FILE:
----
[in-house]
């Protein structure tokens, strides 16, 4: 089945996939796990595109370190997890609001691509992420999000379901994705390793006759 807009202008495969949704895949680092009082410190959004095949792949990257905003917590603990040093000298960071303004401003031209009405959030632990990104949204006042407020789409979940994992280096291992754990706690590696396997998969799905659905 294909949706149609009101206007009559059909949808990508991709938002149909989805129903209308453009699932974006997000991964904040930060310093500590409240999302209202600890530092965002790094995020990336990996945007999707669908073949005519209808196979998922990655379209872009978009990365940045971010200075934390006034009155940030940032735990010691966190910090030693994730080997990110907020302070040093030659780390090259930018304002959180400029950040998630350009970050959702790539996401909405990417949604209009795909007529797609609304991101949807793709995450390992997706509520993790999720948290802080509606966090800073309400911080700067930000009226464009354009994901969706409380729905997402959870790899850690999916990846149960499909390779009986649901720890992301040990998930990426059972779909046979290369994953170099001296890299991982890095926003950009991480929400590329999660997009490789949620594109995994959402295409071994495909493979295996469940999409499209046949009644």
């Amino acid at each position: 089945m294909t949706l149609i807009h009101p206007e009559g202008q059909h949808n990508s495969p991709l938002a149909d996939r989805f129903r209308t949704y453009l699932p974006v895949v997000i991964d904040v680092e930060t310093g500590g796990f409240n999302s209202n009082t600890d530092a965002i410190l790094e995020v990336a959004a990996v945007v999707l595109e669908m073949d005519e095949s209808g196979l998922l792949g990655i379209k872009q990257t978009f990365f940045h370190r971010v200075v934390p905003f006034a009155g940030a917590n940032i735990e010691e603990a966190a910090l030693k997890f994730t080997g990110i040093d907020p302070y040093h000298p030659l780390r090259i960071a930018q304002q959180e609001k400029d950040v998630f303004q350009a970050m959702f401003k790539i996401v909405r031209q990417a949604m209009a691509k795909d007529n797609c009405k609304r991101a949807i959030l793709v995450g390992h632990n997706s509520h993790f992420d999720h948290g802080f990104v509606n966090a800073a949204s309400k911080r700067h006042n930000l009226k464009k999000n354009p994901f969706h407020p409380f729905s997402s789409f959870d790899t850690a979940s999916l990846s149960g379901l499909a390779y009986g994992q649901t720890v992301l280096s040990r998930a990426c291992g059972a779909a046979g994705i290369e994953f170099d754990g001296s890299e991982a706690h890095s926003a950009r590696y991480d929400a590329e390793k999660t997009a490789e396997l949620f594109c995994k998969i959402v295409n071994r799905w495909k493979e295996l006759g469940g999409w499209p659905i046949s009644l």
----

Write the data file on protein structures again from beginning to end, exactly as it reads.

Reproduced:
[in-house]
């Protein structure tokens, strides 16, 4: 089945996939796990595109370190997890609001691509992420999000379901994705390793006759 807009202008495969949704895949680092009082410190959004095949792949990257905003917590603990040093000298960071303004401003031209009405959030632990990104949204006042407020789409979940994992280096291992754990706690590696396997998969799905659905 294909949706149609009101206007009559059909949808990508991709938002149909989805129903209308453009699932974006997000991964904040930060310093500590409240999302209202600890530092965002790094995020990336990996945007999707669908073949005519209808196979998922990655379209872009978009990365940045971010200075934390006034009155940030940032735990010691966190910090030693994730080997990110907020302070040093030659780390090259930018304002959180400029950040998630350009970050959702790539996401909405990417949604209009795909007529797609609304991101949807793709995450390992997706509520993790999720948290802080509606966090800073309400911080700067930000009226464009354009994901969706409380729905997402959870790899850690999916990846149960499909390779009986649901720890992301040990998930990426059972779909046979290369994953170099001296890299991982890095926003950009991480929400590329999660997009490789949620594109995994959402295409071994495909493979295996469940999409499209046949009644």
């Amino acid at each position: 089945m294909t949706l149609i807009h009101p206007e009559g202008q059909h949808n990508s495969p991709l938002a149909d996939r989805f129903r209308t949704y453009l699932p974006v895949v997000i991964d904040v680092e930060t310093g500590g796990f409240n999302s209202n009082t600890d530092a965002i410190l790094e995020v990336a959004a990996v945007v999707l595109e669908m073949d005519e095949s209808g196979l998922l792949g990655i379209k872009q990257t978009f990365f940045h370190r971010v200075v934390p905003f006034a009155g940030a917590n940032i735990e010691e603990a966190a910090l030693k997890f994730t080997g990110i040093d907020p302070y040093h000298p030659l780390r090259i960071a930018q304002q959180e609001k400029d950040v998630f303004q350009a970050m959702f401003k790539i996401v909405r031209q990417a949604m209009a691509k795909d007529n797609c009405k609304r991101a949807i959030l793709v995450g390992h632990n997706s509520h993790f992420d999720h948290g802080f990104v509606n966090a800073a949204s309400k911080r700067h006042n930000l009226k464009k999000n354009p994901f969706h407020p409380f729905s997402s789409f959870d790899t850690a979940s999916l990846s149960g379901l499909a390779y009986g994992q649901t720890v992301l280096s040990r998930a990426c291992g059972a779909a046979g994705i290369e994953f170099d754990g001296s890299e991982a706690h890095s926003a950009r590696y991480d929400a590329e390793k999660t997009a490789e396997l949620f594109c995994k998969i959402v295409n071994r799905w495909k493979e295996l006759g469940g999409w499209p659905i046949s009644l």